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Report Cites Pilot Inexperience in Crash that Killed Stock Car Driver

July 6, 1994 GMT

WASHINGTON (AP) _ A federal investigation of a helicopter accident that killed NASCAR driver Davey Allison found he had less than three hours of training on the chopper he crashed at Talladega Superspeedway in Alabama last July.

Although Allison had logged 54 hours total flight time in helicopters, he’d had only 2.8 hours of instruction in the Hughes 369HS helicopter before the accident last July 12, according to the National Transportation Safety Board.

No evidence of mechanical failure was cited in the 65-page ″factual″ report. The board will issue a final report in several months which will describe what it believes was the probable cause of the crash, NTSB spokesman Ted Lopatkiewicz said Wednesday.

Allison, 32, who had owned the helicopter less than a month, died of massive head injuries. His only passenger, veteran race car driver Red Farmer, was hospitalized with broken ribs and a fractured arm and collarbone.

Allison had been attempting to land the 2,500-pound helicopter in a parking lot at the speedway when it suddenly rose and began to spin out of control, witnesses said. Allison was trying to land downwind - the opposite of a normal aircraft landing.

A licensed airplane pilot, Allison had received his helicopter rating a year before the crash. But 45 of the 54 hours of helicopter flight time he had logged when he died were in the smaller and slower Robinson R-22 helicopter, the NTSB said.

John Corley, a flight instructor for Southeastern Helicopters in Saluda, S.C., who gave Allison the 2.8 hours of training, told the NTSB that Allison demonstrated ″about average″ pilot skills for someone who had not flown a helicopter in six months and had limited experience. They did not practice downwind landing during the training June 21, 1993, Corley said.

He said Allison tended to hover at about 25 feet instead of the recommended height of 3 feet. As a result of having trained on the Robinson R-22, Allison also had a propensity to make his approaches too fast and shallow, Corley said.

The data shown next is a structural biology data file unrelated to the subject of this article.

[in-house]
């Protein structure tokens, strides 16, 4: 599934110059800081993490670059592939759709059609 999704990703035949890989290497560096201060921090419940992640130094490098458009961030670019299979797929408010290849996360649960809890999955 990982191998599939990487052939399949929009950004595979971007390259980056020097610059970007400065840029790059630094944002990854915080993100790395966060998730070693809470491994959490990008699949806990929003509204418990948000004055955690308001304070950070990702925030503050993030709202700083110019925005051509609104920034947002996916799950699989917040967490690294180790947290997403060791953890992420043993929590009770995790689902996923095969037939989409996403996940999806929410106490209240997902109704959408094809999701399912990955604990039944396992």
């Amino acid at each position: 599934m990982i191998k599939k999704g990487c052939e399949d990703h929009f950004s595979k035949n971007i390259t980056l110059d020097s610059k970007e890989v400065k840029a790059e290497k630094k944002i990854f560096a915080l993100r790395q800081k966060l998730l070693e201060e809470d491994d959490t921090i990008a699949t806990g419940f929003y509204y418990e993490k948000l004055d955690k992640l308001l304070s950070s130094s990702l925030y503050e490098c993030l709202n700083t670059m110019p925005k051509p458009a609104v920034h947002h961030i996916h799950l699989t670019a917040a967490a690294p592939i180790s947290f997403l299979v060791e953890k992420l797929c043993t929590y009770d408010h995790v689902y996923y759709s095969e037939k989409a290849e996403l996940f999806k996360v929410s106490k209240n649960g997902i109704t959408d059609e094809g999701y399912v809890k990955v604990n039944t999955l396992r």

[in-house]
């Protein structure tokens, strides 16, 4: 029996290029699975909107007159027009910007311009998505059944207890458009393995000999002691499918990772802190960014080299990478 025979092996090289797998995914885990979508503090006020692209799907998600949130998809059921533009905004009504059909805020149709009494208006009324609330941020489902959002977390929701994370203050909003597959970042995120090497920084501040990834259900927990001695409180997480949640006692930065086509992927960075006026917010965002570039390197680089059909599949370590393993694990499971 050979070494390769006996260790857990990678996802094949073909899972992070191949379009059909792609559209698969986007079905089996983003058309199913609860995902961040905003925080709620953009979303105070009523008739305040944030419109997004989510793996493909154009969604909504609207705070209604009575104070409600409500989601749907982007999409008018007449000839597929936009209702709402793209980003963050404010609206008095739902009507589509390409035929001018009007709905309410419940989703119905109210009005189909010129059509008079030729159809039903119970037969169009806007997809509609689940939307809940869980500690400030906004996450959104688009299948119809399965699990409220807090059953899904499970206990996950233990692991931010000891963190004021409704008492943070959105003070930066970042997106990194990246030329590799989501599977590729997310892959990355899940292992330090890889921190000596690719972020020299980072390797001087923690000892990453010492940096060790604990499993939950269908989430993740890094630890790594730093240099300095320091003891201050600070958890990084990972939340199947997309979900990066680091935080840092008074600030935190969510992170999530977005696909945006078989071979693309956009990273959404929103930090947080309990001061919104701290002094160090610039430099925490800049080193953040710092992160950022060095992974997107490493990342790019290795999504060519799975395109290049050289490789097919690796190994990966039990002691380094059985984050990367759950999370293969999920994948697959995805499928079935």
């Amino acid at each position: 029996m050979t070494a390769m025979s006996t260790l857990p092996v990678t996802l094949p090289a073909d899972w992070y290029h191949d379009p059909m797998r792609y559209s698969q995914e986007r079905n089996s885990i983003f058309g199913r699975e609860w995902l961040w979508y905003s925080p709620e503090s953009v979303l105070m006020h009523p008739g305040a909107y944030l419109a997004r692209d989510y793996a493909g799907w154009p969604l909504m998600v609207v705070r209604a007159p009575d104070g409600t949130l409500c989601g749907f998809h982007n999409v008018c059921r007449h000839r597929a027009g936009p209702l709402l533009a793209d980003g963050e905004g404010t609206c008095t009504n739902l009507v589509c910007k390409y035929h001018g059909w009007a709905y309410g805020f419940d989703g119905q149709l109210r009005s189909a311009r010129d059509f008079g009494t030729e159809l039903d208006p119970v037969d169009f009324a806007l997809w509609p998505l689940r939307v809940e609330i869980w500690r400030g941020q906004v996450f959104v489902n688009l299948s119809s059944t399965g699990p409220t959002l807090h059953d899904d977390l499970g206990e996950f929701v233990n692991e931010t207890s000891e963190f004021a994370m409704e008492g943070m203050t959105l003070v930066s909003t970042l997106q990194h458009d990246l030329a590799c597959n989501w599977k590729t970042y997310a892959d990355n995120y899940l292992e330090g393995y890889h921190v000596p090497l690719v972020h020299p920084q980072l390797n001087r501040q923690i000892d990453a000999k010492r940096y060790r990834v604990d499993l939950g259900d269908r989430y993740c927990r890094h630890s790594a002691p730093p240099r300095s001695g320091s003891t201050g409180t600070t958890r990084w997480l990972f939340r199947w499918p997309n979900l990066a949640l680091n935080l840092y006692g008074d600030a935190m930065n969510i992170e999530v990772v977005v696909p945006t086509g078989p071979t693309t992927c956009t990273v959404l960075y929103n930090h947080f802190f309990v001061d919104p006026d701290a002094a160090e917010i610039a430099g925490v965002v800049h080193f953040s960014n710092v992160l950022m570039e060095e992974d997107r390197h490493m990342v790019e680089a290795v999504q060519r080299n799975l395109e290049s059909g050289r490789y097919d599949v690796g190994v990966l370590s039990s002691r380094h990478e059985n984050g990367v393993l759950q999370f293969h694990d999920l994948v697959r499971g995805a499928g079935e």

Farmer told an investigator this had been his first ride in a helicopter, so he was not sure what to expect. He said they approached the parking lot at a normal angle. The craft hovered at about 6 inches to a foot above the ground, then Allison attempted to turn to the right and the helicopter ″shot up very quickly,″ he said. Then the ride became very violent, said Farmer.


″I saw sky. I saw ground, and I said, ’Hold it, Davey,‴ Farmer said.

The helicopter began to climb, Farmer said. Then it banked sharply to the left and struck the ground and a 10-foot fence.

″When we stopped, I yelled ’Davey, let’s get out of this thing before it catches on fire,‴ Farmer told the investigator.

Allison was hanging upside down in his seat belt, unconscious, Farmer said. ″I did not want to release his belt because he would fall. I could not hold him up and release because my arm was broke.″

Farmer said he kicked out the front window and escaped.

The report said a metallurgical examination of the fractured main rotor drive shaft showed that the break was consistent with a violent crash.

An examination of the tail rotor pedal stems showed overstress fractures, but with no evidence of pre-existing cracking, the report said.

The pilot’s throttle was in the full open position, it said.